Rembrandt did over 40 self-portraits. In 1629, early in his career, the young artist painted himself with plumed beret, cocky, as if he knew he was about to conquer the world with his talent. Decades later, in 1669, Rembrandt approached the end of his life. In one of his last self-portraits, we see the artist with a face battered and etched by the years, a history of losses painfully evident. The rash confidence is long gone, perhaps replaced by wisdom and spiritual insight. The artist portrayed an integrated story of his life.
The self is made up of many stories. I will sketch some for you to think about in terms of your life and what makes your identity.
- The Lazy story this is life lived but not thought about. Maybe others are blamed and the self ‘excused’ but there is little depth or insight.
- The Trauma story is a scar, possibly a story that will ‘not turn off’. Think about the war veteran or survivor of DV who is plagued by nightmares.
- The Avoided story is what we refuse to see and tell. It is frozen, but has a lasting influence as it were ‘murmuring in the background.’
- The Strong story in which we have faced daunting challenges but overcome and gained confidence in ourselves.
- The Messy story when we can find no explanation for senseless suffering. Perhaps the loss of a child. John and Ruth Harvey, only daughter went as a missionary to Africa, died in her 30’s of a hidden melanoma.
- Subversive story which undermines all other stories, perhaps even the God story.
- The Problem story in which all attention is taken up by a seemingly impossible problem.
- The Loss story is one of enduring grief.
- The Dark story from our shadow side of self.
What stories best capture aspects of your life story? Discuss for five minutes.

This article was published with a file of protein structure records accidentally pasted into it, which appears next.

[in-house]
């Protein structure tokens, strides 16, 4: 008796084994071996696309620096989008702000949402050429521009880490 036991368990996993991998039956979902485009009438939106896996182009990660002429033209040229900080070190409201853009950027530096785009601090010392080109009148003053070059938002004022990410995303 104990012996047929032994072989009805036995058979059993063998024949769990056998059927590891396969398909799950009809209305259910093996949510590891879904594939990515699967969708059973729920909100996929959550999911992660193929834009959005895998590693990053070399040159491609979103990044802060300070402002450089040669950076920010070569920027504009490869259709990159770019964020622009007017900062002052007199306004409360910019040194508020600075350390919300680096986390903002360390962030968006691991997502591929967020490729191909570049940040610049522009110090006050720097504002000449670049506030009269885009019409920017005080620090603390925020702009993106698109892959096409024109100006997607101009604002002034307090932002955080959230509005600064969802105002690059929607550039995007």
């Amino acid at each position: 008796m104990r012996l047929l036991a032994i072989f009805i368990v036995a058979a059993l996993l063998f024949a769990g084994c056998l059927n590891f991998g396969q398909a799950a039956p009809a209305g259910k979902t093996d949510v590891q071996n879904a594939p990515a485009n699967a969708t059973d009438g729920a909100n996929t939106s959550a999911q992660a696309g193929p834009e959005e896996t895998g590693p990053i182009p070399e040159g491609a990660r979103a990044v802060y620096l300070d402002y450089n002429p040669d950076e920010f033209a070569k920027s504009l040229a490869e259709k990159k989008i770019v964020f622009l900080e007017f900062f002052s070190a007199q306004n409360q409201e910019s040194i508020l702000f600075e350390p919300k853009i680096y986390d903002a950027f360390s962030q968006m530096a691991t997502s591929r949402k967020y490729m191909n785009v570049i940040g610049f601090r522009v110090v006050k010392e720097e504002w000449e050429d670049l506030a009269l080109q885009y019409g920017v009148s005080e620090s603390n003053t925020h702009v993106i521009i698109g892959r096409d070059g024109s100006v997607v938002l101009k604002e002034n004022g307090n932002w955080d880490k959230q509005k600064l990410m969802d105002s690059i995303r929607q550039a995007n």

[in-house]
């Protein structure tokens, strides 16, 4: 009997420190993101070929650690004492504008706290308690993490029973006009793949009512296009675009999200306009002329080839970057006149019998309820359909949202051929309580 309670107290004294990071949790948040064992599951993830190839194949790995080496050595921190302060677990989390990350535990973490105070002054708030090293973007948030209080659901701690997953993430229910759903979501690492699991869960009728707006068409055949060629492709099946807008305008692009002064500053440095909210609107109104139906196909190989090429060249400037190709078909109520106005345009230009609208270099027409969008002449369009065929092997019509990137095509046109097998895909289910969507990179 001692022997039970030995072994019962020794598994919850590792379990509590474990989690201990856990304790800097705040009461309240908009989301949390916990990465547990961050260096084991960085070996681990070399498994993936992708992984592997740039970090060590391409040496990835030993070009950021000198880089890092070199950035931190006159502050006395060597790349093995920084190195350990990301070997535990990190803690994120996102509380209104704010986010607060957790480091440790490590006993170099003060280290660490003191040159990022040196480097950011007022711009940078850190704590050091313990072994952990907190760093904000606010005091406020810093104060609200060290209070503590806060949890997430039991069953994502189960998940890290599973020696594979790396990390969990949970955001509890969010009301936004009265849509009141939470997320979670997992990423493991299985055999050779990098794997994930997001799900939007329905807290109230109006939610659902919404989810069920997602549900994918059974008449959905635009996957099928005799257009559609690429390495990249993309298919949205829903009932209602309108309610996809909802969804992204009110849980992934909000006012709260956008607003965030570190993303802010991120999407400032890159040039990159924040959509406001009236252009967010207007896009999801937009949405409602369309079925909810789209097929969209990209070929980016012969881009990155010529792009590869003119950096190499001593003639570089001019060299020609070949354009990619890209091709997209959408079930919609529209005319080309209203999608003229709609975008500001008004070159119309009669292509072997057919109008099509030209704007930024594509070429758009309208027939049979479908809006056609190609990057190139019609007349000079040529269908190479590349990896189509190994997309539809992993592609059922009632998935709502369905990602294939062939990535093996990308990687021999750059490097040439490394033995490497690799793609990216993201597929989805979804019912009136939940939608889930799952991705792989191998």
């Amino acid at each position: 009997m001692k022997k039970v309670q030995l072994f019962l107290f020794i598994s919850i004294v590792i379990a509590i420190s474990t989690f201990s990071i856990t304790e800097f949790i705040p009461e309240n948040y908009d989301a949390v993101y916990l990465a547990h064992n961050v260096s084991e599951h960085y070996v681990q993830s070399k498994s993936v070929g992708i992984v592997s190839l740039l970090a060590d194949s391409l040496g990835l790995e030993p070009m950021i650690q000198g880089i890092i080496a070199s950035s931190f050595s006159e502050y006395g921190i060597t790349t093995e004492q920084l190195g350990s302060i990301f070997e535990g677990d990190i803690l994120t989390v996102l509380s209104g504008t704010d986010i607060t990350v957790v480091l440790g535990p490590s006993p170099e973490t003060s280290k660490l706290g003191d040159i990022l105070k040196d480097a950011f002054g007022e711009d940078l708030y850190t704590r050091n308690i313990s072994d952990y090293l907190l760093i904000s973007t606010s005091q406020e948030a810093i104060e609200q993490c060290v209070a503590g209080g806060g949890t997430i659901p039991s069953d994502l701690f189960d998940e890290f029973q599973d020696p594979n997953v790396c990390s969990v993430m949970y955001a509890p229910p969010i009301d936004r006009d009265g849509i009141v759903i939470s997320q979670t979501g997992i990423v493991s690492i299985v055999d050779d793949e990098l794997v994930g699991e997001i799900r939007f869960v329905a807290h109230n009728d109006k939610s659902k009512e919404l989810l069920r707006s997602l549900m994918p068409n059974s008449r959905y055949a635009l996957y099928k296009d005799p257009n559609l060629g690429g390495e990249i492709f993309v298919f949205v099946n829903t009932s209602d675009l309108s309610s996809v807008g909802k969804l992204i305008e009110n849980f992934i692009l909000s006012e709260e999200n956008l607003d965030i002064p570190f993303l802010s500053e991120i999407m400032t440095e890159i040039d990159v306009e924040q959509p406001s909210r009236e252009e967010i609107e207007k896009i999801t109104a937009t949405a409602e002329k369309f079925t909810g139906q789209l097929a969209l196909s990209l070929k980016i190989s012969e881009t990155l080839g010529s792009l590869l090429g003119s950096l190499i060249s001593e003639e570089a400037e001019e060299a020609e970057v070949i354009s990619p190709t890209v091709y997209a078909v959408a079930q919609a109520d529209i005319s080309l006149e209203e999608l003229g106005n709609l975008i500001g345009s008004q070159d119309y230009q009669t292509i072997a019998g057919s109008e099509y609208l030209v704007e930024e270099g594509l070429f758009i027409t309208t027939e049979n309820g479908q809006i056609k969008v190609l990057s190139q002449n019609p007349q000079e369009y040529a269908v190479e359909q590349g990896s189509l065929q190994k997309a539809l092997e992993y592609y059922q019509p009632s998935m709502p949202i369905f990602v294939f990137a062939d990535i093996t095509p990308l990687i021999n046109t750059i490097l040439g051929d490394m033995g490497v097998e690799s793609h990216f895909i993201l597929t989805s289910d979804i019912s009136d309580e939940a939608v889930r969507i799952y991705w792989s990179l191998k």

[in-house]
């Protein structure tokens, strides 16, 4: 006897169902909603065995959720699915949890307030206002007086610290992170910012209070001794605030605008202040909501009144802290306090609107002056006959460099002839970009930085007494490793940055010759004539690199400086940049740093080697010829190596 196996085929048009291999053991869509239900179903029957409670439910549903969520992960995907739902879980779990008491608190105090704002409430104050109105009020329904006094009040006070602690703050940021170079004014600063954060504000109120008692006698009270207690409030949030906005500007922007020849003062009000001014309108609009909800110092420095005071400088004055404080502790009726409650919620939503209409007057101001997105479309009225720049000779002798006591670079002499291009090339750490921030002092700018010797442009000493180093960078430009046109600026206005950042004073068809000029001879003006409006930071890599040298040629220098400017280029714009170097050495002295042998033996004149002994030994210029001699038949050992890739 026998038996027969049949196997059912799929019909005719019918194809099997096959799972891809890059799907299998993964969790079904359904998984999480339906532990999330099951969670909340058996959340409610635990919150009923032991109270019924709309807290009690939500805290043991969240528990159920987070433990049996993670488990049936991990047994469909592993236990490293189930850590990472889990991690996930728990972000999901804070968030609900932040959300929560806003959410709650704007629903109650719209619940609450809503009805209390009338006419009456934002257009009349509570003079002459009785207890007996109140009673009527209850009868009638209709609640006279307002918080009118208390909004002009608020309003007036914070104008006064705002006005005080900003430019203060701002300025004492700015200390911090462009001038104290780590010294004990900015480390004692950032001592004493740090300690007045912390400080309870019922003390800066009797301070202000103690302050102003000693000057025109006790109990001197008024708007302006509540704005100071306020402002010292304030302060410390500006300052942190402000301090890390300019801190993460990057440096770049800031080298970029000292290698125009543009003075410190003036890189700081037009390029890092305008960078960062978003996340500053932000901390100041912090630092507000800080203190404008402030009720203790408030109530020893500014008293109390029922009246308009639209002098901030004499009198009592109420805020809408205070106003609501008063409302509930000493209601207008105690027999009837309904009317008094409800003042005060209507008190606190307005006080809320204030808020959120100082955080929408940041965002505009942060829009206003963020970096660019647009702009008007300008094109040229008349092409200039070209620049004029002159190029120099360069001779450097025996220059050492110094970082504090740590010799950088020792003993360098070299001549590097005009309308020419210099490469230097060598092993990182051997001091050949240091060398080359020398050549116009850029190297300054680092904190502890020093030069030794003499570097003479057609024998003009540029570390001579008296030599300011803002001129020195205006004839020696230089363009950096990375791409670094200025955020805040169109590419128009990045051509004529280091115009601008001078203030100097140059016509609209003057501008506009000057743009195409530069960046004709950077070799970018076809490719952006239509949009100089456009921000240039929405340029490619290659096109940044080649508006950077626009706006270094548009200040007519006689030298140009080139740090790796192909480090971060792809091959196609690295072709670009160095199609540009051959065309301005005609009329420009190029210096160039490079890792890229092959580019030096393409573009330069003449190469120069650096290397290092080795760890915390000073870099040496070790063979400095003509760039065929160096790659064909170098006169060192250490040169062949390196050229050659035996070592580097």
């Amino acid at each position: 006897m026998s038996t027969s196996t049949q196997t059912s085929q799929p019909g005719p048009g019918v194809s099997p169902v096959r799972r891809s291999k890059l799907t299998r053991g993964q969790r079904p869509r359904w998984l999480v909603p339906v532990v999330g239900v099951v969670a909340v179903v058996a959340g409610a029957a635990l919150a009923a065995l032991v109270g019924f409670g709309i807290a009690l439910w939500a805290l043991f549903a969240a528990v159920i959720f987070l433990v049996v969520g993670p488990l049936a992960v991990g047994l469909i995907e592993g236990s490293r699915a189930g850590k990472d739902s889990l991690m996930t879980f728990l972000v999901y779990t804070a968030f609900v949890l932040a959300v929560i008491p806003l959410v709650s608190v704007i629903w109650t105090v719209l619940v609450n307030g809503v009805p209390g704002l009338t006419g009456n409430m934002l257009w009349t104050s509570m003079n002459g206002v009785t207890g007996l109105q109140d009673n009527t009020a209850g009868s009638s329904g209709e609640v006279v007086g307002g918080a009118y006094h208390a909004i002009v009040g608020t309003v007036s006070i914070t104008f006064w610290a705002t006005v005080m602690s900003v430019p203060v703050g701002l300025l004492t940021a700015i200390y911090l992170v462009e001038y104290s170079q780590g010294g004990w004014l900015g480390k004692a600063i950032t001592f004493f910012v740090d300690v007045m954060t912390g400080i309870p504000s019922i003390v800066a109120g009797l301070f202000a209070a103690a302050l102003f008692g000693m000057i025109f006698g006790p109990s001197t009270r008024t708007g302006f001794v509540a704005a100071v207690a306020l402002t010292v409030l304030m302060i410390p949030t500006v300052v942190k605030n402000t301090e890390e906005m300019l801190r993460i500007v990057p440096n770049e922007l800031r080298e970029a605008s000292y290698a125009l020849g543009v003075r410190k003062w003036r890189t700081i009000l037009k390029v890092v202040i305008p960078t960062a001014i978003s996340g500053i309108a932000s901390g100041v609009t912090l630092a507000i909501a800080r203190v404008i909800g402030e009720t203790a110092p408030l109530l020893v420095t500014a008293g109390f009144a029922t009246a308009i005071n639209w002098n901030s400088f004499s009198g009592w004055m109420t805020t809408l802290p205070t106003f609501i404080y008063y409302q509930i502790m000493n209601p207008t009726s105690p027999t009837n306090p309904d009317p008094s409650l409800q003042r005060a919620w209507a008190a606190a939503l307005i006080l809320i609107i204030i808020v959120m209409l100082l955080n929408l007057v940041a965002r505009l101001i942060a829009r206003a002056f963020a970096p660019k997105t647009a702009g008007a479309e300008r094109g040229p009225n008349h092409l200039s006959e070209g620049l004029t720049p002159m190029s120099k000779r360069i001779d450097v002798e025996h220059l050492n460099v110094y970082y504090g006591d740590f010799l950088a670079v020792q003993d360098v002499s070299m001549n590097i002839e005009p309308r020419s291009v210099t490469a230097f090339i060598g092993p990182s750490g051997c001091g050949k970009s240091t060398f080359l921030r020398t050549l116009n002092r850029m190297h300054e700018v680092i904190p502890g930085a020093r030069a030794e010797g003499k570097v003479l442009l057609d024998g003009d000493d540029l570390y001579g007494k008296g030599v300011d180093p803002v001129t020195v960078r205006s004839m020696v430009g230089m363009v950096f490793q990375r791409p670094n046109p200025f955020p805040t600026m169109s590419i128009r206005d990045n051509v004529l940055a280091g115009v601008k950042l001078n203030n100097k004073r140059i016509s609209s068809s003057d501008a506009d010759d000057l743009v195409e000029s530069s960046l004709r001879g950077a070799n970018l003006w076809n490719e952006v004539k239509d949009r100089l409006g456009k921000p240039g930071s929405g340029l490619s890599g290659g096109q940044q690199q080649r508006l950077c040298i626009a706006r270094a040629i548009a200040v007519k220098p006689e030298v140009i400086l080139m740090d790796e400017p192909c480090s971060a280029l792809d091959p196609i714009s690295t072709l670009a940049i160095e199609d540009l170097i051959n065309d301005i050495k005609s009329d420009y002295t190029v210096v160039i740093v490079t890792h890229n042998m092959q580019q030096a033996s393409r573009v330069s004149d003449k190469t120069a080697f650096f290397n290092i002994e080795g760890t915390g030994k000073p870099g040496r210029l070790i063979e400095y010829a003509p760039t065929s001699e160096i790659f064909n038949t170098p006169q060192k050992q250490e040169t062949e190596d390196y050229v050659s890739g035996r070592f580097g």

How do we Re-author problem stories?
“How can I begin anything new with all of yesterday in me?” wrote Leonard Cohen in his song Beautiful Losers.
I think is important to discover, understand, and accept the past, but—to state the obvious—the past is past and cannot change. We can change how it is seen, perhaps adapting emotionally and accepting what happened. But the present, through a capacity for choice, can open a door to a different future. It is never ‘too late’ to change how we tell the story.
Theologian Jurgen Moltman asserted that God is the ground of freedom from the past and the possibility of the new; the future is anticipated in hope; it is in the process of coming.[i]
How do we find a new story?
Potentially, there are many obstacles to finding a new story. Practically, lives can become “cluttered,” leaving no space in which to consider a different future. One solution is to have a garage sale to get rid of the excess items.[ii] Or Gum Tree_ something I am doing at the moment. This is necessitated by the possibility of moving to smaller accommodation. But it can also be accomplished mentally. You can make a list of activities that no longer have any meaning or that fail to express your values. It then becomes possible to think about how to let go of those activities.
It is also possible to be “stuck” in a past story. This is one way of understanding grief. It often involves attempting to hold on to a story that a person has been living, while that story has inevitably changed. There is more potential when a narrative is open and there can be a release of the control story.[iii]
I will now suggest a practical approach.
Narrative therapy developed in Australia over the last 2-3 decades. I have encouraged you to identify your dominant story.[iv] Is it a problem story which has become dominant? Other stories may remain neglected, staying in the background. In that case, be alert to unexpected or unique outcomes that will open up other story lines,[v] possibly with more potential, and can result in creative outcomes.
Angela came for spiritual counsel. She was in her late fifties and blaming herself for a broken relationship: “It’s my fault that Thomas had an affair and left me for a colleague at work. I was no longer attractive. I gained some weight last winter and went up a dress size. He was right to leave me!”
There was an obvious aspect of her hidden learning related to body image. She showed limited insight. She added:
“This is an old story for me. My father left my mother and eventually everyone I love leaves me.”
This was Angela’s dominant story. It carried meaning about why important people left her. The next step for Angela might be to think of times when the dominant story did not control how she felt about herself.
Angela remembered when she graduated from a course in fashion design. She felt proud of her achievement: “I stuck with it, and the subjects weren’t easy.” She thought for a moment longer: “Last week I asked my boss for a raise. I felt good that I was ‘brave’ enough to do that.”